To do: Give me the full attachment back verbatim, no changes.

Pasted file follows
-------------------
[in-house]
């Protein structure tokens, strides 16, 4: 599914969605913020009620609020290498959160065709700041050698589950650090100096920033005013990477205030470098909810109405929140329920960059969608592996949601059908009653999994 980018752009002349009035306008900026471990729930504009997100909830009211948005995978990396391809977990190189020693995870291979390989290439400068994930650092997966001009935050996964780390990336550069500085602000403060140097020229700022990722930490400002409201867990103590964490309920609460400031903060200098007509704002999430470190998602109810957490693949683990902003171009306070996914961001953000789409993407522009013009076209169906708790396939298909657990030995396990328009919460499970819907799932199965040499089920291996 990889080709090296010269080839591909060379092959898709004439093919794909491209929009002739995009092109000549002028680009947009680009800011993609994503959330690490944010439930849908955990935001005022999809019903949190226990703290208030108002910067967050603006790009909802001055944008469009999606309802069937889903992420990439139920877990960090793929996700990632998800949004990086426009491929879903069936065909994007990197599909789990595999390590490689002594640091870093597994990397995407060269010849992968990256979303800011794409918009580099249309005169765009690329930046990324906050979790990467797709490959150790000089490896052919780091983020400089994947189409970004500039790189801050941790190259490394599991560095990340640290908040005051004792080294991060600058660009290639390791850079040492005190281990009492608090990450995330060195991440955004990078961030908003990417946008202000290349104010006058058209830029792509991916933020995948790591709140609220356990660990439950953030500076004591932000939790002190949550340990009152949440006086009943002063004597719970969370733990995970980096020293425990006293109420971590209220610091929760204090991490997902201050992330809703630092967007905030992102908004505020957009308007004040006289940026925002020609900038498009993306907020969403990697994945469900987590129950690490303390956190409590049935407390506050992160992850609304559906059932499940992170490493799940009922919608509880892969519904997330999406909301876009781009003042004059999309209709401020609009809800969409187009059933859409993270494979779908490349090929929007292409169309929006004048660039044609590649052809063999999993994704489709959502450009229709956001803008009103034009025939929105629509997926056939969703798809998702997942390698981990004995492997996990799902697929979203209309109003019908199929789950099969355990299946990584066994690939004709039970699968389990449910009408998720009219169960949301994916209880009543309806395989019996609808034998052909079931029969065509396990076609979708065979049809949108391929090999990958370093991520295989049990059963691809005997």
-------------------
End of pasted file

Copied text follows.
[in-house]
């Protein structure tokens, strides 16, 4: 599914969605913020009620609020290498959160065709700041050698589950650090100096920033005013990477205030470098909810109405929140329920960059969608592996949601059908009653999994 980018752009002349009035306008900026471990729930504009997100909830009211948005995978990396391809977990190189020693995870291979390989290439400068994930650092997966001009935050996964780390990336550069500085602000403060140097020229700022990722930490400002409201867990103590964490309920609460400031903060200098007509704002999430470190998602109810957490693949683990902003171009306070996914961001953000789409993407522009013009076209169906708790396939298909657990030995396990328009919460499970819907799932199965040499089920291996 990889080709090296010269080839591909060379092959898709004439093919794909491209929009002739995009092109000549002028680009947009680009800011993609994503959330690490944010439930849908955990935001005022999809019903949190226990703290208030108002910067967050603006790009909802001055944008469009999606309802069937889903992420990439139920877990960090793929996700990632998800949004990086426009491929879903069936065909994007990197599909789990595999390590490689002594640091870093597994990397995407060269010849992968990256979303800011794409918009580099249309005169765009690329930046990324906050979790990467797709490959150790000089490896052919780091983020400089994947189409970004500039790189801050941790190259490394599991560095990340640290908040005051004792080294991060600058660009290639390791850079040492005190281990009492608090990450995330060195991440955004990078961030908003990417946008202000290349104010006058058209830029792509991916933020995948790591709140609220356990660990439950953030500076004591932000939790002190949550340990009152949440006086009943002063004597719970969370733990995970980096020293425990006293109420971590209220610091929760204090991490997902201050992330809703630092967007905030992102908004505020957009308007004040006289940026925002020609900038498009993306907020969403990697994945469900987590129950690490303390956190409590049935407390506050992160992850609304559906059932499940992170490493799940009922919608509880892969519904997330999406909301876009781009003042004059999309209709401020609009809800969409187009059933859409993270494979779908490349090929929007292409169309929006004048660039044609590649052809063999999993994704489709959502450009229709956001803008009103034009025939929105629509997926056939969703798809998702997942390698981990004995492997996990799902697929979203209309109003019908199929789950099969355990299946990584066994690939004709039970699968389990449910009408998720009219169960949301994916209880009543309806395989019996609808034998052909079931029969065509396990076609979708065979049809949108391929090999990958370093991520295989049990059963691809005997």